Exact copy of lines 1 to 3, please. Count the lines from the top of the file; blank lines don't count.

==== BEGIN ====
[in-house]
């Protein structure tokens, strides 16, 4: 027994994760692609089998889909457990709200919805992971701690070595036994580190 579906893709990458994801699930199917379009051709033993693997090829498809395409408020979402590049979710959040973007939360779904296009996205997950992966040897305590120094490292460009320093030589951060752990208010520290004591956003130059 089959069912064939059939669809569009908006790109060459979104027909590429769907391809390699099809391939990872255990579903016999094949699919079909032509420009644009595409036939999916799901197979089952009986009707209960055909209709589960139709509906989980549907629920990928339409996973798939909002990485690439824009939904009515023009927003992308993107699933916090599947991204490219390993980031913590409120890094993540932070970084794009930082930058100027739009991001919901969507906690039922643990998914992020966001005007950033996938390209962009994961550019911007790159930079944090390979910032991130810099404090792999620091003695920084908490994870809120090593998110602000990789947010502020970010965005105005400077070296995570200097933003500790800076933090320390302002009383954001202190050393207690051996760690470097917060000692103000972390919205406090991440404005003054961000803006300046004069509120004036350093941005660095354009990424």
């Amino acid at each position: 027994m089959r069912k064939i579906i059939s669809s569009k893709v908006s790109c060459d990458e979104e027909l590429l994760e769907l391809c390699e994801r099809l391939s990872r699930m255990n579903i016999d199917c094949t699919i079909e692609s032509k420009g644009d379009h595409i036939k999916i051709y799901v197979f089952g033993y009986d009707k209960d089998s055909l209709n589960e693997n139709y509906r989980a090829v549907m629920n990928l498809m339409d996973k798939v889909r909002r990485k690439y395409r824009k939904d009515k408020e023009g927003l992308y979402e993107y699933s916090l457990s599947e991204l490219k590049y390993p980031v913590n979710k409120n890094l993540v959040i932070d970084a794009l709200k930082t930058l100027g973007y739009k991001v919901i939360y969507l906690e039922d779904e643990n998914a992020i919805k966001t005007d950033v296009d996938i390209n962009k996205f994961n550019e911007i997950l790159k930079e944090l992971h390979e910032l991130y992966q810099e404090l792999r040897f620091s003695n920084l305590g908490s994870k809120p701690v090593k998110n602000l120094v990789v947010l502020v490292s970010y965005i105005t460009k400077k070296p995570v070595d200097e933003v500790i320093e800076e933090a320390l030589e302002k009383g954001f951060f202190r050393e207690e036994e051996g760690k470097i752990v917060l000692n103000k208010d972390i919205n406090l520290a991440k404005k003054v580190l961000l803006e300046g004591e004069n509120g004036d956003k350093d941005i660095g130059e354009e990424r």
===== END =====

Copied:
[in-house]
């Protein structure tokens, strides 16, 4: 027994994760692609089998889909457990709200919805992971701690070595036994580190 579906893709990458994801699930199917379009051709033993693997090829498809395409408020979402590049979710959040973007939360779904296009996205997950992966040897305590120094490292460009320093030589951060752990208010520290004591956003130059 089959069912064939059939669809569009908006790109060459979104027909590429769907391809390699099809391939990872255990579903016999094949699919079909032509420009644009595409036939999916799901197979089952009986009707209960055909209709589960139709509906989980549907629920990928339409996973798939909002990485690439824009939904009515023009927003992308993107699933916090599947991204490219390993980031913590409120890094993540932070970084794009930082930058100027739009991001919901969507906690039922643990998914992020966001005007950033996938390209962009994961550019911007790159930079944090390979910032991130810099404090792999620091003695920084908490994870809120090593998110602000990789947010502020970010965005105005400077070296995570200097933003500790800076933090320390302002009383954001202190050393207690051996760690470097917060000692103000972390919205406090991440404005003054961000803006300046004069509120004036350093941005660095354009990424």
């Amino acid at each position: 027994m089959r069912k064939i579906i059939s669809s569009k893709v908006s790109c060459d990458e979104e027909l590429l994760e769907l391809c390699e994801r099809l391939s990872r699930m255990n579903i016999d199917c094949t699919i079909e692609s032509k420009g644009d379009h595409i036939k999916i051709y799901v197979f089952g033993y009986d009707k209960d089998s055909l209709n589960e693997n139709y509906r989980a090829v549907m629920n990928l498809m339409d996973k798939v889909r909002r990485k690439y395409r824009k939904d009515k408020e023009g927003l992308y979402e993107y699933s916090l457990s599947e991204l490219k590049y390993p980031v913590n979710k409120n890094l993540v959040i932070d970084a794009l709200k930082t930058l100027g973007y739009k991001v919901i939360y969507l906690e039922d779904e643990n998914a992020i919805k966001t005007d950033v296009d996938i390209n962009k996205f994961n550019e911007i997950l790159k930079e944090l992971h390979e910032l991130y992966q810099e404090l792999r040897f620091s003695n920084l305590g908490s994870k809120p701690v090593k998110n602000l120094v990789v947010l502020v490292s970010y965005i105005t460009k400077k070296p995570v070595d200097e933003v500790i320093e800076e933090a320390l030589e302002k009383g954001f951060f202190r050393e207690e036994e051996g760690k470097i752990v917060l000692n103000k208010d972390i919205n406090l520290a991440k404005k003054v580190l961000l803006e300046g004591e004069n509120g004036d956003k350093d941005i660095g130059e354009e990424r």